Any company which recruits knows that an attention grabbing, well written job advert plays a key role in a smooth hiring process, and with 20% of job hunters revealing that they’d be put off applying to a vacancy that had an unclear job description, it’s vital to get it right, so you’re not missing out on potential candidates. Too long and wordy – people may be put off applying, too short and vague – they won’t know if it’s suitable for them, no salary information – how do they know it’s at their level? You get the idea.
So, what should you be including in your job adverts to attract the candidates you want and is there certain habits you should avoid? We’ve taken the opportunity to delve into this topic deeper below.
Include benefits to the candidate
In a candidate driven market, things have changed. No longer should a job advert be a list of demands that a company wants, with an air of doing any future employee a favour by hiring them. Nowadays strong candidates are much more clued up on what they want from a potential employer and will take the time to assess a job to make sure it is offering everything they desire. You need to focus your job advert on what you can offer them, and as we recently said in our work perks blog, this isn’t necessarily all about salary. Is there room for them to progress? Will they be offered training? What is the holiday package like? And will they be able to work flexibly? These are all things a top notch candidate is likely to consider, so make sure your advert highlights what you can offer a new staff member, especially anything that makes you stand out from your competitors.
Include salary information
Ok we know we said it wasn’t all about salary, but of course, there is a place for this information and although it may not be the most important part of the role to some candidates, most still want to have an idea of pay before applying for a role. Avoid terms like ‘competitive salary’ as candidates tend to believe this equals a low salary. Including the pay rate also helps to pitch the vacancy at the right level, which in turn means you hopefully won’t get too many applications from job hunters who aren’t suitable.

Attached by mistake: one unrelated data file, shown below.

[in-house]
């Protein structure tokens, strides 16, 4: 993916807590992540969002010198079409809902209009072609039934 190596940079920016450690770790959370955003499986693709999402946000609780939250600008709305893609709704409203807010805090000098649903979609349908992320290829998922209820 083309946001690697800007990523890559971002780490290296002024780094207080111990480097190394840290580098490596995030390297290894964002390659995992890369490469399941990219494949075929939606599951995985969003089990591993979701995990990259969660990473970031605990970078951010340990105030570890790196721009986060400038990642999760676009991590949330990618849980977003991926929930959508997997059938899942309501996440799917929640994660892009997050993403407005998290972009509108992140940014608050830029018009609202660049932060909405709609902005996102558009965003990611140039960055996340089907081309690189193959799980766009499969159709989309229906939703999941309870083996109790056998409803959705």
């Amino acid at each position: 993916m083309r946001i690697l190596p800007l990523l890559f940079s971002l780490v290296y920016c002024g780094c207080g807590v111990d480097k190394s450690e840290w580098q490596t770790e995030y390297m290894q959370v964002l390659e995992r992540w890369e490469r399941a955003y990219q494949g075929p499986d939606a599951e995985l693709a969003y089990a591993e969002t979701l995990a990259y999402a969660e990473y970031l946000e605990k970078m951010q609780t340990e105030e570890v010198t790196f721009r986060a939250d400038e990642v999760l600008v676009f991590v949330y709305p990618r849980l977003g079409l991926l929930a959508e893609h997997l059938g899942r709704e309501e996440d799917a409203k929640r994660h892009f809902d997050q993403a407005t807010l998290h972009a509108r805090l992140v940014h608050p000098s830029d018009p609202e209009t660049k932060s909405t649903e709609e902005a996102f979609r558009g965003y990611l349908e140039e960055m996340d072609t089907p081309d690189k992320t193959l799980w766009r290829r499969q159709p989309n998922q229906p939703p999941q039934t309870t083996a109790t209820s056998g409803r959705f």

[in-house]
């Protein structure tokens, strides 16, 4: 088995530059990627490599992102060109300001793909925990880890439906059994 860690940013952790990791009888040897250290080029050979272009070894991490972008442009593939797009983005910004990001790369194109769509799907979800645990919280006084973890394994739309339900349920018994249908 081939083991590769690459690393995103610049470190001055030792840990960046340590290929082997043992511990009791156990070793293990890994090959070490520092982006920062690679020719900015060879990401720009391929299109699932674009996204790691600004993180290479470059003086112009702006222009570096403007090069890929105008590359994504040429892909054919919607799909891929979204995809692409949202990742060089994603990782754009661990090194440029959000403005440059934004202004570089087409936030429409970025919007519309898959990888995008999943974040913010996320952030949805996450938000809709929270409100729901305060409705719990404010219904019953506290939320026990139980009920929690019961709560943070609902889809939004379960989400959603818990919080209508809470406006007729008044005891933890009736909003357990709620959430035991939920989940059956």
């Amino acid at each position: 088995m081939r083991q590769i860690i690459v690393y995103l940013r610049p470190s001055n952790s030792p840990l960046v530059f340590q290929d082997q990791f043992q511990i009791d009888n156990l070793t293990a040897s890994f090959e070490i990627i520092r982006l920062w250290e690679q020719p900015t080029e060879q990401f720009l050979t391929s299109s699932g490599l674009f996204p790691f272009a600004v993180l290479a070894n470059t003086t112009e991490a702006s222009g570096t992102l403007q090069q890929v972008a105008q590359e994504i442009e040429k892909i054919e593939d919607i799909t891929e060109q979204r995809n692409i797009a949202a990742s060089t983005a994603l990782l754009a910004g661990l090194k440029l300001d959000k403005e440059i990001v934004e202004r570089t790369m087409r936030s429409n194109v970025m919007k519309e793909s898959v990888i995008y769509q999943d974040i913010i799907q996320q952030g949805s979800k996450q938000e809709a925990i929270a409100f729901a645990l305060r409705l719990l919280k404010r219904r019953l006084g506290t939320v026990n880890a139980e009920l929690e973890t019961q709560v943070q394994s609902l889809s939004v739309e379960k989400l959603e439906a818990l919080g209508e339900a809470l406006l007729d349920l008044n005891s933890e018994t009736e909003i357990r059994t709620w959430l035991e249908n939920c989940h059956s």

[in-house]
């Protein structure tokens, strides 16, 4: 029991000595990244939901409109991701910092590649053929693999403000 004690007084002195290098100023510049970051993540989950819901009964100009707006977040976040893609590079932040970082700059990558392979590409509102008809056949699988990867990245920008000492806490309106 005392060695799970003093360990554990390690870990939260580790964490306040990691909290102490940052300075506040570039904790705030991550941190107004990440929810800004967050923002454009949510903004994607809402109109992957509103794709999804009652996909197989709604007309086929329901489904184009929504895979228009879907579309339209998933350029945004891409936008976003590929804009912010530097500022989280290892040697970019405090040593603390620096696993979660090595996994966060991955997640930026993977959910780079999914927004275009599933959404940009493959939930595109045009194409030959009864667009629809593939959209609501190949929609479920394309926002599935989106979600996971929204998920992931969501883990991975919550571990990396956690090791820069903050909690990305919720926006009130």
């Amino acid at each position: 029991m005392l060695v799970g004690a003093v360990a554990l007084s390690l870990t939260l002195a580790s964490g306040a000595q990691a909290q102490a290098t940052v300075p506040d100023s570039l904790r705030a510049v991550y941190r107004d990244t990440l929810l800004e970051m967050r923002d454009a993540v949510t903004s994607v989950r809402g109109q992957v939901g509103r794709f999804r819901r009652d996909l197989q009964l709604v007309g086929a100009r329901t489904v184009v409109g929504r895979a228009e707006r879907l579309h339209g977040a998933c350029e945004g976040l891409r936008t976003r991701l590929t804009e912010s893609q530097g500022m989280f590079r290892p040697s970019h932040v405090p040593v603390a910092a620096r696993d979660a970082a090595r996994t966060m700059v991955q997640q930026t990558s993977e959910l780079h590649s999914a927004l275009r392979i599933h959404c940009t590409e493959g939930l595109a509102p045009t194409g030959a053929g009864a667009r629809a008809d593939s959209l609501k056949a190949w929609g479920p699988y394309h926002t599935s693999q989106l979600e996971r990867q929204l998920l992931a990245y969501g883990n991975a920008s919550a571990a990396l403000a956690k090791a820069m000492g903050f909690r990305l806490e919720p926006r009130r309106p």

Avoid copying and pasting the job title and description
Of course, applicants need to know what the job will entail, but including a long, laborious list of responsibilities is likely to put even the most hardworking candidate off applying. Your job advert should not be a carbon copy of the job description. List four or five key expectations of the role and a few ‘must haves’ from the successful candidate, then use the rest of the advert to sell your company and inject some personality. Also, be mindful about what job title you use. A lot of job boards have the candidates search for the job title they want, so think about the search terms they may be using and use them to market the role so your advert is found more easily. Just because internally your position has some complicated technical title, it doesn’t mean you have to advertise it in that way,
Avoid unclear instructions
At the end of the day the main goal of your job advert is to get people applying for your vacancy, so make sure they know how to do that. Avoid making the copy hard to read, format it so it is clear and concise and include simple instructions on how to apply – do they need to send a CV, fill out an application form, or give you a ring first before getting to that stage? A clear call to action at the end of the advert will ensure you have people applying.
Recruiting? If you’d like advice on how to attract the best candidates, or help writing a killer job advert, get in touch with our experts at Premier Resourcing. Email us here, or call 0203 585 7286.